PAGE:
Shopping for makeup is one of my favourite (and most expensive!) hobbies. I love nothing more than a morning spent in Selfridges aimlessly weaving in and out of the counters, swatching anything and everything! If I thought about total the amount of money I have spent during these trips I think I'd have a small panic attack. But my excuse is, unlike clothes, makeup will always fit (I also use this as an excuse to buy expensive shoes).
However, not all women share my passion, For some, previous bad experiences have left them in fear of beauty counter staff. A lot of my clients and even my friends have told me they daren't approach these counters for fear of being ignored, judged or being bullied into spending a silly amount on products they neither wanted or needed. If this sounds like you then keep reading....
First bear in mind there are many excellent counter staff across all brands, across the whole country. However, you will at some point inevitably come across the snotty cowbag covered in orange fake tan wearing an inch thick layer of foundation and drawn on eyebrows waiting to make you feel inferior.
The Dior Troll
My friend and I met a lovely lady in Dior last week who was very helpful and chatty. However, at the same counter, sat another member of staff who proceeded to bitch about Lancome after I'd mentioned I just bought a new foundation from them. She made a remark about how the foundation I'd chosen was too heavy for my skin and how it was for designed older people as it contained anti-aging properties. I stood and thought to myself...
1. I'm 25 and intend to stay looking that way for as long as physically possible, if this foundation is going to aid that with it's anti-aging properties I'm not complaining.
2. I've worn this foundation every summer for 3 years and I still love it.
3. You're sat 15ft away from me so obviously can't tell that I actually have pretty bad skin, and I'm currently wearing the foundation that I've just repurchased so if that is making it look like I have good skin then it's clearly doing its job.
4. Bitching about another brand is not going to make me buy from yours.
I'd have quite happily mentioned these points to her if my friend was not still sat with the nice lady having foundation applied which prevented me from being able to leave. (I'm not a fan of awkward silences)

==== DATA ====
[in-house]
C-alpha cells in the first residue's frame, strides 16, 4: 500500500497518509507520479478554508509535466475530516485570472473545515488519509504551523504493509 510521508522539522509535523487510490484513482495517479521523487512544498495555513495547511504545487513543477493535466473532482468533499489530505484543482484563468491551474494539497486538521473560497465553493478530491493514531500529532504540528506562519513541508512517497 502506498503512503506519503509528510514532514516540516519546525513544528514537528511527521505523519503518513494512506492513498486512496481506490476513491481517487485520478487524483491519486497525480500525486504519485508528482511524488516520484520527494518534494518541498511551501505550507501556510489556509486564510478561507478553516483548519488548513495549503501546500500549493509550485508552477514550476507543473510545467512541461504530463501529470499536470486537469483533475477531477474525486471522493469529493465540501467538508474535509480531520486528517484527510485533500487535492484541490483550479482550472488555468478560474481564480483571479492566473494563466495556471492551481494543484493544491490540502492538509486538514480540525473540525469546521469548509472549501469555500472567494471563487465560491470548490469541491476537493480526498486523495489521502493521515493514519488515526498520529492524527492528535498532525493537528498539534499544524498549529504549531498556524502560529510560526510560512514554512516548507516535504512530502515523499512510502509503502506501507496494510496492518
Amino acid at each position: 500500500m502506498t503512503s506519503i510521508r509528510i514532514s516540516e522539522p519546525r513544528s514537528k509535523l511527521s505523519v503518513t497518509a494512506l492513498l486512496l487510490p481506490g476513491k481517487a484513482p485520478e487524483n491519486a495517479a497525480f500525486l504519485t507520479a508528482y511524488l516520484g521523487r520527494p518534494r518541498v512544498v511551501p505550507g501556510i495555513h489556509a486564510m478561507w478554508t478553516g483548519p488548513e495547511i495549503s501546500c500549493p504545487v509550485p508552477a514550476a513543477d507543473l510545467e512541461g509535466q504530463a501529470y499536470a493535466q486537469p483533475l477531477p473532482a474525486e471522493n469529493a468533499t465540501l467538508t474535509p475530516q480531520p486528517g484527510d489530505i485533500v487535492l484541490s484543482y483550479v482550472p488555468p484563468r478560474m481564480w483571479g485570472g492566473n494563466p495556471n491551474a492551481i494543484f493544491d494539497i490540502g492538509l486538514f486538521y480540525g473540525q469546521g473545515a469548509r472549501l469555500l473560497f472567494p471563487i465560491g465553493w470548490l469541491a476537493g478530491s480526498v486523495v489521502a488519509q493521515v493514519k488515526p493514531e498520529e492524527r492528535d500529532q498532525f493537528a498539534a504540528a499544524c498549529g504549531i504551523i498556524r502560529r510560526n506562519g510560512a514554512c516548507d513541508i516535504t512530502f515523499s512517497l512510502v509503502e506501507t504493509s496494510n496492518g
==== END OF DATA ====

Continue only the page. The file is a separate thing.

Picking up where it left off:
So, with this scenario still in my mind, I wanted to write a couple of tips when dealing with counter staff....
Beauty Counter Shopping Tips
1. Don't be afraid to change sales assistants
Counter staff work on commission, so if you're getting bad service politely move on and find someone helpful deserving of your money.
If you receive poor service, write a polite but serious letter/email to the head office. If you've purchased something, be sure to include the date, location and receipt if possible. Most companies would be horrified to hear about bad experiences with their staff and would do what they could to rectify any issues.
3. Be firm
If a sales assistant tries to push you into buying something you don't want, don't panic and say you'll come back later. Smile and tell them firmly, 'No, I'm sure I have everything I want today, thank you.'
4. Wear a good bag
On a busy counter, the woman who looks like she can shop will always get preferential treatment.
5. Ask for samples
Not sure on whether to buy a product, always ask for a sample so you can try it at home. However, don't abuse this privilege. It's fine to ask for 2-3 samples.
6. Don't be bullied into buying a whole range
This is true especially when it comes to skincare. If you love one brand then go for it, but if an assistant tells you, you need their moisturizer for their cleanser to work, walk away and get a better one.
7. Have a zero tolerance policy on rudeness
It's your money and their job, if they don't want either then leave and take it up with head office.
I hope these tips are helpful to those who have #beautycounterphobia. Next week on my blog I'll tell you how to spot the best beauty counter staff!
Until next time.